CSN's Buckets List: Meet the new boss, same as the old boss

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CSN's Buckets List: Meet the new boss, same as the old boss

Each Monday through the Final Four, our own Robbie Buckets -- known in some circles as Rob Snyder, associate producer at CSN -- will take a look at the world of college basketball: Games to watch each week, players who might be on the Celtics' radar come draft time, what's going on locally . . . and, of course, power rankings (which will eventually morph into bracketology). Enjoy!

After a Saturday for the ages came and went this past weekend, it's clear offensive efficiency is ruling the college basketball world. Villanova, UCLA, Creighton, Indiana, UNC, Kentucky, and a slew of other teams are shooting the lights out early in the season. In a rare switch, offensive efficiency is proving more valuable than defensive efficiency early on this year. We aren't used to seeing shooting quite like this, but it makes for great basketball watching. We also have some surprise teams making big moves in the rankings, and I'm sure the shake-ups will keep coming week-by-week with no slowing down.

POWER RANKINGS

1. Villanova (8-0) - The defending champs spent a nice week destroying fellow Big 5 teams. On top of that, the Wildcats watched Kentucky fall (more on that later), which moves them up to the top spot. I can make a great case for the two teams behind them to be ahead, but I'll reward a defending champion going undefeated every day of the week.

2. Baylor (8-0) - SURPRISE! The Bears just keep on winning against really good competition. Scott Drew's club has now beaten four top 25 teams in Oregon, Michigan State, Louisville and, most recently, Xavier. (I understand it's likely two of those teams won't be ranked this week, but they're still really good.)  This is the most impressive early season resume in a long time.

3. UCLA (9-0) - It's one thing to put up massive offensive numbers against lowly competition. It's a completely different thing when you go into Rupp Arena and put up 97 points against Kentucky. Lonzo Ball had a rough go in the first half but he was helped by fellow freshman T.J. Leaf, who is absolutely balling.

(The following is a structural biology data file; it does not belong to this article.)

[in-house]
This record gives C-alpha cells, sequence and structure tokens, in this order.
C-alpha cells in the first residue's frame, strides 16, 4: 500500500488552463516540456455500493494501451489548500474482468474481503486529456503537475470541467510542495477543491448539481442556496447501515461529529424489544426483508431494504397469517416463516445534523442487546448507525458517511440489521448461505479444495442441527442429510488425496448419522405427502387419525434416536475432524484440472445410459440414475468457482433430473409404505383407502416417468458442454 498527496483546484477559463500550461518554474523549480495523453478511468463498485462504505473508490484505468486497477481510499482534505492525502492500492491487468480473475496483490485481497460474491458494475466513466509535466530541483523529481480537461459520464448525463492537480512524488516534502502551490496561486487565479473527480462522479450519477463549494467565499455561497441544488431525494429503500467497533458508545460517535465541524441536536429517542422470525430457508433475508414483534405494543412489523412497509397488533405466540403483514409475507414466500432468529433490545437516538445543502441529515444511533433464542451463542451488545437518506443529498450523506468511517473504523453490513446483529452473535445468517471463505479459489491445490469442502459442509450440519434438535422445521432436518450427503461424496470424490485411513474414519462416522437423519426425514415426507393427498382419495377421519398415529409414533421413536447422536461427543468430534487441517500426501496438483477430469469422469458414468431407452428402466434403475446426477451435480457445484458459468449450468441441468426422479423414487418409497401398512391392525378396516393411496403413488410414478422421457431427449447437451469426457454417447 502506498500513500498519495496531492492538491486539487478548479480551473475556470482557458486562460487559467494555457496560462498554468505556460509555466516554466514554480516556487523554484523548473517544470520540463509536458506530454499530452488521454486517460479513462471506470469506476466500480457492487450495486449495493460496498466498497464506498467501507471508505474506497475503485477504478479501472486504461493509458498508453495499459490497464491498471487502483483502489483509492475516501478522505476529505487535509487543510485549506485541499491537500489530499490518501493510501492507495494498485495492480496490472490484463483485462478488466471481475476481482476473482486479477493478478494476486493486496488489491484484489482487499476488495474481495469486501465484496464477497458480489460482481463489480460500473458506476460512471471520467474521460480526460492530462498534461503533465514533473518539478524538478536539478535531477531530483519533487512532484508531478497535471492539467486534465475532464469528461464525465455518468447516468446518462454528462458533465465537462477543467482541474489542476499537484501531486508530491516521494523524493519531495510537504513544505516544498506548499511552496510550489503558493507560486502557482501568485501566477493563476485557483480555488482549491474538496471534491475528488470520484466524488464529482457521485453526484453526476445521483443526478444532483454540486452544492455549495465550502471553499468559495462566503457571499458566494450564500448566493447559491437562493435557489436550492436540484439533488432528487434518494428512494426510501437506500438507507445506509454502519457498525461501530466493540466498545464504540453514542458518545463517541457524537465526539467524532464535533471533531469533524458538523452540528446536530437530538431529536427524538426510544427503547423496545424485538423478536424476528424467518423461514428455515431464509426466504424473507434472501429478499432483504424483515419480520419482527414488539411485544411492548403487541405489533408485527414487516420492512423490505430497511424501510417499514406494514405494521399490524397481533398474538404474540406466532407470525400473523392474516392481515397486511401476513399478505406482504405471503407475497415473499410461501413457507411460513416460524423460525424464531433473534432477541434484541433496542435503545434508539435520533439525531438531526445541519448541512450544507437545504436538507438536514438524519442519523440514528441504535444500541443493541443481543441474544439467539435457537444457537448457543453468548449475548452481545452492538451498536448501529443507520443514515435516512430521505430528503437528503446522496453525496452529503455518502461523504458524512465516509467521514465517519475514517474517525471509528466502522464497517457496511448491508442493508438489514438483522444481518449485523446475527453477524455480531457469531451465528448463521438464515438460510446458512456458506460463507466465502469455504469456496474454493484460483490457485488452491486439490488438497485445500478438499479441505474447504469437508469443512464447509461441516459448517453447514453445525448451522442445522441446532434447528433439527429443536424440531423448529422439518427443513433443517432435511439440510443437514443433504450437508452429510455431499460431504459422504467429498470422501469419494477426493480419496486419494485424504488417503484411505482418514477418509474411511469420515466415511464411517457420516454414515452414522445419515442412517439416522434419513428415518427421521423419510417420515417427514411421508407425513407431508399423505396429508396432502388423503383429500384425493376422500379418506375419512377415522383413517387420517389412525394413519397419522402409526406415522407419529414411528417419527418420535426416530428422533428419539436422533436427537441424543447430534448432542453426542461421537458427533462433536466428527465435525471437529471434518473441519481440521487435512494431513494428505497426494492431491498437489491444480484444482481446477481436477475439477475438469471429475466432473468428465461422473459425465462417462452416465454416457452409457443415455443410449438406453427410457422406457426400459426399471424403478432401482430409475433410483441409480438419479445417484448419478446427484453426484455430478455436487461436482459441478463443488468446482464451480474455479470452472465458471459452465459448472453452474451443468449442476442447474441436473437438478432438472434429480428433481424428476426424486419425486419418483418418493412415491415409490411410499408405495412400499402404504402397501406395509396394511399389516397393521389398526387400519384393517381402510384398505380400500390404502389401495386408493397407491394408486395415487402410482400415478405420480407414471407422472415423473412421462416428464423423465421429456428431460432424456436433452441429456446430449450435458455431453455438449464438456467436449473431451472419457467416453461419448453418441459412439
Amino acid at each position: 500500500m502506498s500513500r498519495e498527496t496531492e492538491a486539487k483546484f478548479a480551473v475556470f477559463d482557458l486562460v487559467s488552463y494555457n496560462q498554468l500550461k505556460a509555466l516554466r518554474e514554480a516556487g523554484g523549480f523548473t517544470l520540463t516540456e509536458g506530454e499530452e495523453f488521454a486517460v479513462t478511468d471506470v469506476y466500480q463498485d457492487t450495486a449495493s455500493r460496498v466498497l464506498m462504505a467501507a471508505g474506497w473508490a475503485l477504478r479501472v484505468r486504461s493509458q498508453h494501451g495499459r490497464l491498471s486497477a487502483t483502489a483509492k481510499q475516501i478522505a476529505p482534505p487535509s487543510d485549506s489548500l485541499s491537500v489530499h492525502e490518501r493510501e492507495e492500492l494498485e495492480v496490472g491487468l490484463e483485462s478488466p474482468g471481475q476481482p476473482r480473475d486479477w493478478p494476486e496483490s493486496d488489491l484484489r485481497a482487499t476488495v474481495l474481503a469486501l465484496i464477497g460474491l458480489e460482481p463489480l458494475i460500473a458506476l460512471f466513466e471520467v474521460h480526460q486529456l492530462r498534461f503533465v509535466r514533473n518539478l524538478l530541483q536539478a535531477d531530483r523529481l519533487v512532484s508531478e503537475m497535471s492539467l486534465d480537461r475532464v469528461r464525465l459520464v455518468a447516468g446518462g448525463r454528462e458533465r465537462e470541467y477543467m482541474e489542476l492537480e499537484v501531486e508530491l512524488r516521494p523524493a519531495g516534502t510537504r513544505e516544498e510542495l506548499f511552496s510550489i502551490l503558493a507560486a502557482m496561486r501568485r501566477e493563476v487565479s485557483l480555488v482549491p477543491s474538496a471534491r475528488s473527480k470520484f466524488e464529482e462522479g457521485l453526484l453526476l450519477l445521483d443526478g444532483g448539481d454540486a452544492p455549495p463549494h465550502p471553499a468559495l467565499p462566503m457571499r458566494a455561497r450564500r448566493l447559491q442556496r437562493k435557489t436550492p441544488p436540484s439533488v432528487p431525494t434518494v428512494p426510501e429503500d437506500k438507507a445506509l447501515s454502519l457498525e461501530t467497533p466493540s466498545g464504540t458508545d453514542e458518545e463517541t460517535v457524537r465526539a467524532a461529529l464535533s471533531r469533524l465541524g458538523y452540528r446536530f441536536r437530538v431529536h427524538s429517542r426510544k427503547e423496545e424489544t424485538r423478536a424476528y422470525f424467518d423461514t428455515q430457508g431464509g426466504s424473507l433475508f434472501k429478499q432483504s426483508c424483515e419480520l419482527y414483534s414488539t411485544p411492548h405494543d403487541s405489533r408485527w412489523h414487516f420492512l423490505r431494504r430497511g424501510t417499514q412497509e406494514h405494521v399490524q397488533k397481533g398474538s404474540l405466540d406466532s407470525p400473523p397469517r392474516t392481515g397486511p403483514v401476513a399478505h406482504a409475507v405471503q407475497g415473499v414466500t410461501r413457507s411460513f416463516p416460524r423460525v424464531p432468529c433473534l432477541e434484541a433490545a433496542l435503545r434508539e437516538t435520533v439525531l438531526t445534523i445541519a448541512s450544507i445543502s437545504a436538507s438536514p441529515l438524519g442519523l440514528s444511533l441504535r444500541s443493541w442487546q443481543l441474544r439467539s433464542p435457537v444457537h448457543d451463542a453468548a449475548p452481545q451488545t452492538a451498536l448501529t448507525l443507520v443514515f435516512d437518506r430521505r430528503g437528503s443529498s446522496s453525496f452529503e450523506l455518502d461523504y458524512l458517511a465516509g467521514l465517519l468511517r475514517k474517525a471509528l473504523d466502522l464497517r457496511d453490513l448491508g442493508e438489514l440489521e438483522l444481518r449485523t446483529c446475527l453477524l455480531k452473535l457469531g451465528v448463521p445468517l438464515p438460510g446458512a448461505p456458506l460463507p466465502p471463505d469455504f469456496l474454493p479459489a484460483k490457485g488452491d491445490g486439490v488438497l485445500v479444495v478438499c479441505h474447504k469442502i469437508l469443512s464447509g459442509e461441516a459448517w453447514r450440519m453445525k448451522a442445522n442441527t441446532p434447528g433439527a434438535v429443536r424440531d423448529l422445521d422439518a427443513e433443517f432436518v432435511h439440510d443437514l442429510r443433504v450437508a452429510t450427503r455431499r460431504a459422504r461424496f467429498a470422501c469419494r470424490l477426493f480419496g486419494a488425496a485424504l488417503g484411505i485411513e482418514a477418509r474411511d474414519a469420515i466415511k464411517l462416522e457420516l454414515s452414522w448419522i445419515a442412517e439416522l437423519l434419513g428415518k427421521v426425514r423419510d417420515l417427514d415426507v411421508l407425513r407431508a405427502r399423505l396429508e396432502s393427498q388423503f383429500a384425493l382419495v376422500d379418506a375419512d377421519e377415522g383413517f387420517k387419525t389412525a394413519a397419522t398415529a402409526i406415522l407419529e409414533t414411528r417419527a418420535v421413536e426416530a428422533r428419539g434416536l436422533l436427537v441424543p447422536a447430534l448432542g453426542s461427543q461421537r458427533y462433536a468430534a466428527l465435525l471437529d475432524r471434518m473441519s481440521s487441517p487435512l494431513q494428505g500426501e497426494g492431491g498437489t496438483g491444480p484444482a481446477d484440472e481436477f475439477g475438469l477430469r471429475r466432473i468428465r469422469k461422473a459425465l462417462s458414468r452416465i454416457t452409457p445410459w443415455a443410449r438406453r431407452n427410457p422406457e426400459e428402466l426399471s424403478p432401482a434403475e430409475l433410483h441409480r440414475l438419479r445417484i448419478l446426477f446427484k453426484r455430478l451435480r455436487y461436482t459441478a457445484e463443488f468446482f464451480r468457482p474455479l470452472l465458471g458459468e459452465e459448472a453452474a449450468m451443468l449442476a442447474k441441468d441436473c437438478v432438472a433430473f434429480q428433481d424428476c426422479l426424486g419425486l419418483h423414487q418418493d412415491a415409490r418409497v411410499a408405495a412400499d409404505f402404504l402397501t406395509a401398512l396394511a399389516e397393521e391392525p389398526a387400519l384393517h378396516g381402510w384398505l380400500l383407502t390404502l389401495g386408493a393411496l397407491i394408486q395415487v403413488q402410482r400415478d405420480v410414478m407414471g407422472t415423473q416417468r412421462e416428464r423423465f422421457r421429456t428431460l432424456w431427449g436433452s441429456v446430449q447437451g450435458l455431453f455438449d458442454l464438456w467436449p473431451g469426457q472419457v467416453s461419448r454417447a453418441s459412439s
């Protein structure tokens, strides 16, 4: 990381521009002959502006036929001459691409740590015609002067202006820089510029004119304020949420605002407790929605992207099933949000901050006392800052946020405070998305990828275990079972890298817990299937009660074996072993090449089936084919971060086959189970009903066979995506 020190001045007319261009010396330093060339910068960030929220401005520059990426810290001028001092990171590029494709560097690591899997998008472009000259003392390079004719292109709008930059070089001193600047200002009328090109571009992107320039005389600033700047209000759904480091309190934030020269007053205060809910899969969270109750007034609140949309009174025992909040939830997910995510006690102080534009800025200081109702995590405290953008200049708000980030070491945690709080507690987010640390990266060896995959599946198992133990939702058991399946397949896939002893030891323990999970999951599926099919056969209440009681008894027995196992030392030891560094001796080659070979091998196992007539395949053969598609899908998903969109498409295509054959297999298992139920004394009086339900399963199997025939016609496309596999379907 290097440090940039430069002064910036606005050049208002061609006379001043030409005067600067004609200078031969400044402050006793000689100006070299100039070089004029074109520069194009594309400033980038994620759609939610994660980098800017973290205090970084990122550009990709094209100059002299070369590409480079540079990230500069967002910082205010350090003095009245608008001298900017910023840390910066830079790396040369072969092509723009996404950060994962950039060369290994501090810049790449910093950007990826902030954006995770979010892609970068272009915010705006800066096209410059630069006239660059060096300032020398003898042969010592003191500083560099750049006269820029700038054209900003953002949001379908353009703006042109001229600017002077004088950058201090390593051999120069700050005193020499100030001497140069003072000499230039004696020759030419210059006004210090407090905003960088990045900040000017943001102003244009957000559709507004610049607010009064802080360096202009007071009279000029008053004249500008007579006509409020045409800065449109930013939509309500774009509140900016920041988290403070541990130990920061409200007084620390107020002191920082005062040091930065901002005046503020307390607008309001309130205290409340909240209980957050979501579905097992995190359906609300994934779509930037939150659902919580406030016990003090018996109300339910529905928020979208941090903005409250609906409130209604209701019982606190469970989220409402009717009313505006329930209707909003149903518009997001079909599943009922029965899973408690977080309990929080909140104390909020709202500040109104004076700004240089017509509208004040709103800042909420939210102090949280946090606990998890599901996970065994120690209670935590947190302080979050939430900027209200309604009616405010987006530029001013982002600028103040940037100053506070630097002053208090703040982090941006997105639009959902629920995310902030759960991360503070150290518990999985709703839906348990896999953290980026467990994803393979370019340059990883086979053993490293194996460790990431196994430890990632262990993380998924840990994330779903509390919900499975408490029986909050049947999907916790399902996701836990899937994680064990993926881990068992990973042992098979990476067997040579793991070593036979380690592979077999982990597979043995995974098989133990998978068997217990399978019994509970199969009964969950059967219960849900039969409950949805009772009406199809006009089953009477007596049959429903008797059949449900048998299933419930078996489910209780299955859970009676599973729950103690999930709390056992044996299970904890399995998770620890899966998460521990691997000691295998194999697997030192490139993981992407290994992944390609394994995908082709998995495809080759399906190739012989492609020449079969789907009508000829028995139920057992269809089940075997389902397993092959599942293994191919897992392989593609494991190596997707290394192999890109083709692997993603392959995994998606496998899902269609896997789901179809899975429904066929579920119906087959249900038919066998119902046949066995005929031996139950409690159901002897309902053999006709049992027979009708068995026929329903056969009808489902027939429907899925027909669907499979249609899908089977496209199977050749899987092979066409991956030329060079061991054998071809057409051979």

4. Kentucky (7-1) - I'm keeping the Wildcats right here because I still saw a lot I liked in the loss to UCLA. Mainly, I think De'Aaron Fox and Malik Monk make up the best backcourt in the country. This team still has so much room to grow.

5. Kansas (7-1) - Shockingly, Kansas has decided to go with a small, four-guard lineup as of late.  The Jayhawks have benched Landen Lucas and it's working having Lagerald Vick join Graham, Mason and Jackson in the backcourt. I applaud Bill Self for the outside-the-box thinking.

6. Duke (8-1) - Great to finally see the Blue Devils get some of their freshman back, albeit against Maine. The Dukies will probably shoot further up the power rankings next week as they get their fresh legs under them. As of now, I'm still slightly underwhelmed by the overall product (which is being harsh), but I love what I'm seeing from Luke Kennard who -- shhhhhhh -- is a better overall player than Grayson Allen.

7. Gonzaga (8-0) - They haven't missed a beat, putting away frisky Arizona on Saturday.  The Dogs are now on cruise control and have a real shot at being the last undefeated team standing this season.

8. Creighton (8-0) - Speaking of undefeated, the Bluejays of Omaha are maybe the hottest offensive team in the country, led by three of the best guards in all of college basketball.  (They may even be better than Kentucky's backcourt.)  Creighton will be a force in the Big East this year.

9. Indiana (7-1) - The hardest thing about doing rankings is Jekyll-and-Hyde teams like the Hoosiers. What can you say about a team that beat Kansas, lost to Fort Wayne, and then rebounded with a win over North Carolina? You rank them 9. That's what you do.

10. North Carolina (7-1) - Speaking of North Carolina, last week I thought the Tar Heels were the hottest team in college hoops and now they're licking their wounds after being beaten pretty good by Indiana. They're still extremely well-rounded, and should still be in the Top 5 conversation later in the year.

11. Virginia (7-1) - For the first time in years, the Cavaliers lost a home non-conference game. The slugfest with West Virginia went as expected as the two unique defenses went at each other.  Hard to drop UVA too far, as they still boast the nation's second-best defense.

12. Butler (8-0) - Hard to believe we're into December and still have three undefeated Big East teams and none of them are Xavier. Butler has looked really balanced this year in wins over Arizona and Utah. I would still like to see more scoring from the guards.

13. Louisville (7-1) - The Cardinals successfully rebounded from a not-bad-at-all loss to Baylor and took down Purdue in a game they tried very hard to lose. Louisville's biggest issue is offensive consistency, which has grinded to a halt at times this season. Defensively, however, there are no issues.